Members adopted a program budget of $369,215 for 2006 and $366,529 for 2007. Officers for the coming year are Sandra James of Whittier, president; Mary B. Hunt of Pembroke, first vice president; Delores Thomas of Peachland, second vice president, Beth McDonald of Rockingham, recording secretary; and Chris Harker of Winterville, assistant recording secretary.

4/22/2005 12:00:00 AM by Tony W. Cartledge | with 0 comments

Family Bible Study lesson for May 8: Believe God : Friday, April 22, 2005

April 22 2005 by Phillip Hamm

Family Bible Study lesson for May 8: Believe God : Friday, April 22, 2005
Friday, April 22, 2005

Family Bible Study lesson for May 8: Believe God

By Phillip Hamm
Focal Passages: Genesis 17:15-19; 18:10-15; 21:1-5

The Family Bible Study writer questions trust by speaking of "security systems, hidden cameras, broken marriage vows, broken campaign promises, and secret alliances to vote you off the island," then asks, "Does anyone trust anyone anymore?"

The better question is, "Does anyone trust God anymore?" We have a tendency to take our distrustful experiences with others and assume God is no different.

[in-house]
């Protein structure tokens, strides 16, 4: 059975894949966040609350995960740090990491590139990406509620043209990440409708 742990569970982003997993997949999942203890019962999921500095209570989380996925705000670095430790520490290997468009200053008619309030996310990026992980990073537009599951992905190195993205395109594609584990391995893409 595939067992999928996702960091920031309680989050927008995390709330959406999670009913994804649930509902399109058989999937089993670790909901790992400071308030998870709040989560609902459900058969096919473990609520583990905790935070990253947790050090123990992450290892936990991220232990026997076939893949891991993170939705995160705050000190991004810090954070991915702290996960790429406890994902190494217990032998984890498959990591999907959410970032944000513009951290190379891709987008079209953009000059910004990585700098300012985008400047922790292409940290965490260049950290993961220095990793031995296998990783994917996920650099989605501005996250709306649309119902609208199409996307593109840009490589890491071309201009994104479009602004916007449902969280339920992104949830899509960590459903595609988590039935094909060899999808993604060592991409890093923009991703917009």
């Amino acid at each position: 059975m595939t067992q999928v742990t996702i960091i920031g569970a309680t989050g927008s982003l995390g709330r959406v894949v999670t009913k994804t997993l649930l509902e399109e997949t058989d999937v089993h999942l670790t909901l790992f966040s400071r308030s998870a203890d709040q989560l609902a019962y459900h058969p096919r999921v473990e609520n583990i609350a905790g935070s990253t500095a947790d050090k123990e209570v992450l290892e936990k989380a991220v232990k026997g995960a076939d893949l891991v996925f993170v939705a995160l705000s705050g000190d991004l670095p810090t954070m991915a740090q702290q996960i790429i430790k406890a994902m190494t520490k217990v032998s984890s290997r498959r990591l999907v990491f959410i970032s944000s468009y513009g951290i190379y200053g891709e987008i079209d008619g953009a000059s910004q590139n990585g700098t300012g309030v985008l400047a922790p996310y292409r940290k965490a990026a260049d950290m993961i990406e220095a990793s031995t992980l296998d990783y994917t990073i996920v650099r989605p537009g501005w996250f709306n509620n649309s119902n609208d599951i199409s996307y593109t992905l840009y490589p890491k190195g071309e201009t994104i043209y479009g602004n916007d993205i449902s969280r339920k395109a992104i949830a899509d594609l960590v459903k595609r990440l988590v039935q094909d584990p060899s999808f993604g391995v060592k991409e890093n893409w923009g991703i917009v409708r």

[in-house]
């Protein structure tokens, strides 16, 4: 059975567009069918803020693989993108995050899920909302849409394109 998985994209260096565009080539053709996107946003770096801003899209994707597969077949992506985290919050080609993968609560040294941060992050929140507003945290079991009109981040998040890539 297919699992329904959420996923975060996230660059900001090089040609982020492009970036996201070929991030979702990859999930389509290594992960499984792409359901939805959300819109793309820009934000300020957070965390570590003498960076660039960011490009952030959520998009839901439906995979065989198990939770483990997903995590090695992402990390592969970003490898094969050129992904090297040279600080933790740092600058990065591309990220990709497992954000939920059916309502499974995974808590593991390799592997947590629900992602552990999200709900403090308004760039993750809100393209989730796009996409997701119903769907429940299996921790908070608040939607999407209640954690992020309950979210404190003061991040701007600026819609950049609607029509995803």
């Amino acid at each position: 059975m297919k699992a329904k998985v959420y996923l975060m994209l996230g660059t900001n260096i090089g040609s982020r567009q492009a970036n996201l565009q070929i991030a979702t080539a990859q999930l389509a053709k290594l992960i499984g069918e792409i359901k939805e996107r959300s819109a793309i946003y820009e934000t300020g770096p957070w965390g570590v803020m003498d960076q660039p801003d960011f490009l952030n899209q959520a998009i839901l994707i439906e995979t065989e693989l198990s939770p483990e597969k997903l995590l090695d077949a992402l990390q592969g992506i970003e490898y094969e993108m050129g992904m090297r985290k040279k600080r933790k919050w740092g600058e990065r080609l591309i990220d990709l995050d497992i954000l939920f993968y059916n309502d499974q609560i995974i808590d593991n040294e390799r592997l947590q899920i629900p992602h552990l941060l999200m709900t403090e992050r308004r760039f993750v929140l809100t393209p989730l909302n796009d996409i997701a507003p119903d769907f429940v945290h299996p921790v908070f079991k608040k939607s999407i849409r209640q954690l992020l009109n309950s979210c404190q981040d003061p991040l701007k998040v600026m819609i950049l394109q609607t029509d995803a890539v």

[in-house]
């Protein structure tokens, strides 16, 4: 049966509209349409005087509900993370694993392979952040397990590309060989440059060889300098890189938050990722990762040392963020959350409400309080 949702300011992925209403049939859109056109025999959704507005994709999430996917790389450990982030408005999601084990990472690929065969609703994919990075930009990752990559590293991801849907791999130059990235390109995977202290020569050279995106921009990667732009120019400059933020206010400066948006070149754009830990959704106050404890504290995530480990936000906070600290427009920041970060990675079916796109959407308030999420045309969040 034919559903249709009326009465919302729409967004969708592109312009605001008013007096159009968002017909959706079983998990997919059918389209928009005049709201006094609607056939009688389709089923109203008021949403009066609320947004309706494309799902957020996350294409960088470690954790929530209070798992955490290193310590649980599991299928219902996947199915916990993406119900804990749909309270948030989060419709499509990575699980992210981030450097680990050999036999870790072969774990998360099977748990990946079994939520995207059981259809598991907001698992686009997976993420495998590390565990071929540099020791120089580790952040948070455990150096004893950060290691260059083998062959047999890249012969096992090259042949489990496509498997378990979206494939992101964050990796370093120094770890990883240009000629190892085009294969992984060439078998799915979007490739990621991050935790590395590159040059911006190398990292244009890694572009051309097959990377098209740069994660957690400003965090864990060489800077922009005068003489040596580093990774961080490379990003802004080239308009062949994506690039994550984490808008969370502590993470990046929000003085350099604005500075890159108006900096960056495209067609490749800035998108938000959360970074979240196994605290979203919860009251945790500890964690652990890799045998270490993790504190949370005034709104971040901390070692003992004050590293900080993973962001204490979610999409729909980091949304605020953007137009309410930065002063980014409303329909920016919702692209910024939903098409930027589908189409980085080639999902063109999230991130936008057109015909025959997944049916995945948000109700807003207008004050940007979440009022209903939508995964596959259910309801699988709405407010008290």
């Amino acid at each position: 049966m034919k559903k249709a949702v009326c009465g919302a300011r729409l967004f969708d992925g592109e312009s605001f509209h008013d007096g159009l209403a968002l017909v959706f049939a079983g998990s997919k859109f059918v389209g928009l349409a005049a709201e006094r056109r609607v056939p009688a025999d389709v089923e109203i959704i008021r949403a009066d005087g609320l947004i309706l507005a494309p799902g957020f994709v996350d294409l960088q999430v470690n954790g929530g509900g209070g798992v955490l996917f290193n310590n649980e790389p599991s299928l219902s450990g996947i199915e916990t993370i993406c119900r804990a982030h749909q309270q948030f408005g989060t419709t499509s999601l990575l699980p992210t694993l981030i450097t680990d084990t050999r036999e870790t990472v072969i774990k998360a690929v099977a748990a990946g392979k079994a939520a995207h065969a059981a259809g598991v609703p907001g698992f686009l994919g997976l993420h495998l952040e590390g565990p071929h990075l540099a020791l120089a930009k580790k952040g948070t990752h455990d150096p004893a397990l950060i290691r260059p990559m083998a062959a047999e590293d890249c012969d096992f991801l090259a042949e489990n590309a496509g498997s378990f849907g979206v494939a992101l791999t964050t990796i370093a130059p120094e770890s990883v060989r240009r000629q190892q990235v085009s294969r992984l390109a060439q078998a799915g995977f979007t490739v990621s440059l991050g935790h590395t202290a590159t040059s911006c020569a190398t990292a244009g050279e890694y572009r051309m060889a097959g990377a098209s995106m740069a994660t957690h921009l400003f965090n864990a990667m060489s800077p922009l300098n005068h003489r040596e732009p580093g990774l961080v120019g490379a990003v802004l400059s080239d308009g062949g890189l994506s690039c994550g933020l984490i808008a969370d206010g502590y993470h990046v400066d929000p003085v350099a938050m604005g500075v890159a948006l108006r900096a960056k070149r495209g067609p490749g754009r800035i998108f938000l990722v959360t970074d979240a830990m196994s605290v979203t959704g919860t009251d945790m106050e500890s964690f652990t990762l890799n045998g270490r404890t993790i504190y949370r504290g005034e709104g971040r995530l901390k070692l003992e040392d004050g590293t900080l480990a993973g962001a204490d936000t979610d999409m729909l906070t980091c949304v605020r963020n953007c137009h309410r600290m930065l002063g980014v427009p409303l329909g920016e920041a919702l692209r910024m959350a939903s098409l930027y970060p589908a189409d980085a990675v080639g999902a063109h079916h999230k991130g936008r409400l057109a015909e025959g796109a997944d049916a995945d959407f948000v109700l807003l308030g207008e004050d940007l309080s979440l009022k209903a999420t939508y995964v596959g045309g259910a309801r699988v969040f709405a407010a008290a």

The Promise of God's Provision

Genesis 17:15-19

Abraham and Sarah had been promised by God that they would have a son. There was one hitch: Sarah was 90 and Abraham 100 years old - not exactly what we would consider prime childbearing years. It is difficult to believe that God will provide something that is so apparently impossible. But we do serve a God of impossibilities.

Scott and Amy began their marriage with more than $26,000 in credit card debt. As they studied scripture they became convinced that they had to pay off the massive bill. After changing major lifestyle habits, which included using all of Amy's salary to pay off the debt, they became debt free. However, God had been challenging them to give much more money to their church. They decided to give a whopping 30 percent of their combined salaries. Such a commitment changed their plans to purchase a new home. But weeks after making this decision, God opened the opportunity for them to move to a newly built apartment that was twice as big and half their current rent.